By MIA CAPOBIANCO
Your Weekend Editor
If you’re like me (and many others) you got stupidly excited on Oct. 7 when Beach House announced a surprise album, and you got even more excited when they announced a surprise show at Ottobar on Oct. 10.
For those of you unfamiliar with the group, Beach House is an indie rock/dream pop band native to Baltimore. They have released five studio albums (or six, if you include Thank Your Lucky Stars, which will come out on Oct. 16). Their music has been met with critical acclaim, and the group has amassed an immense fan base around the world.
Over 700 people eagerly RSVPed to the Facebook event for the surprise show, hoping to secure the limited tickets that would go on sale Friday morning at 10.
Because Beach House is constantly touring, they play fewer shows in Baltimore than expected. It was clear the show would be a top destination for Baltimoreans on Saturday night, but tickets sold out faster than anyone could have anticipated.
For reference: my roommate attempted to buy us tickets at 10:03 a.m. She was told that she was “in line” and that 387 people were in front of her. Forty-five minutes later, the show was sold out. I know we were not alone in our disappointment; Hardly anyone we knew was able to get tickets.
When I saw how many Hopkins students had RSVPed to the event and wouldn’t be able to attend, I knew that many of them would put the Ottobar out of their minds until the next big named rolled through.
In my opinion, Hopkins students under-use the Ottobar. Only half a mile from the Baltimore Museum of Art, it takes less than 15 minutes to walk there from campus. There are two levels, both with bars, and on any given night there is something going on upstairs and/or downstairs. The drinks are cheap and great for the price, and the bartenders are quick.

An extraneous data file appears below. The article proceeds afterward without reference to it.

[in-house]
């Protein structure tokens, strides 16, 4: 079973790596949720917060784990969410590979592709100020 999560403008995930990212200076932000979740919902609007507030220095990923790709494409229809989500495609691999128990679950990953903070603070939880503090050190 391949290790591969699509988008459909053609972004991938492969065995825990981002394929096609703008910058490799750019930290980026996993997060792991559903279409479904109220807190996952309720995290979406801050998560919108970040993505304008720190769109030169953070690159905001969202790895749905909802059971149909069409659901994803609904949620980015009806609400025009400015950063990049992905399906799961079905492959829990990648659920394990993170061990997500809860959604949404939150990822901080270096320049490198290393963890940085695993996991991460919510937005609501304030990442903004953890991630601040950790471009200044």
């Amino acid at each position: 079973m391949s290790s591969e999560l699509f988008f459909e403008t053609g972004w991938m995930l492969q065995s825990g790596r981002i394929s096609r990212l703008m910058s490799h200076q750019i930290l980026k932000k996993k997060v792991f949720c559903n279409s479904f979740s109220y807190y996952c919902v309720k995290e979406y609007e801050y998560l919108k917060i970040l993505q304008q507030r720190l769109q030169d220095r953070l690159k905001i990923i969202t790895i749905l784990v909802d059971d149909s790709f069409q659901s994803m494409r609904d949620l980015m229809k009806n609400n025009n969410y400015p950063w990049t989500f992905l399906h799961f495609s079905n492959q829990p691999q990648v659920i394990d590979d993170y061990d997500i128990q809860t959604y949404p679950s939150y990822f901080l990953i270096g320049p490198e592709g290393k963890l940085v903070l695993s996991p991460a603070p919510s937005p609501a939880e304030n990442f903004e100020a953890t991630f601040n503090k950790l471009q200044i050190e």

They also have many nights open for those under 21. (Most, if not all, of their shows are all ages.) The small space lends itself to closer interactions with performers than most venues can offer; Most artists will stick around after their sets to talk to fans, sell merch or grab a drink. Local artists also frequent the venue; I have spotted Dan Deacon there on more than one occasion.
The Ottobar has many offerings aside from musical performances; It is open until 2 a.m. every day of the week, regardless of the performance schedule. There are drink specials almost every night, including the infamous Twofers (2-for-1 drinks every Tuesday). There are frequent karaoke nights and dance parties as well as trivia every Wednesday. They also have BYOF (bring your own food) events to watch Ravens games. These sorts of events have no cover and are usually attended by younger Hampden and Charles Village residents.
The Ottobar has a classic DIY punk aesthetic: The walls are covered in band paraphernalia and flyers, and tattooed hipsters frequent the venue. The Ottobar usually features punk, metal, rock, garage and indie music, but it attracts artists of all backgrounds.
If things are quiet around campus or you’re just looking for something new to do without straying too far, I highly recommend checking out the Ottobar’s schedule at http://www.theottobar.com. I particularly suggest checking out Punk group Girlpool and quirky-queer-pop-hip-hop god Shamir when they come through the venue on Nov. 13 and 14, respectively.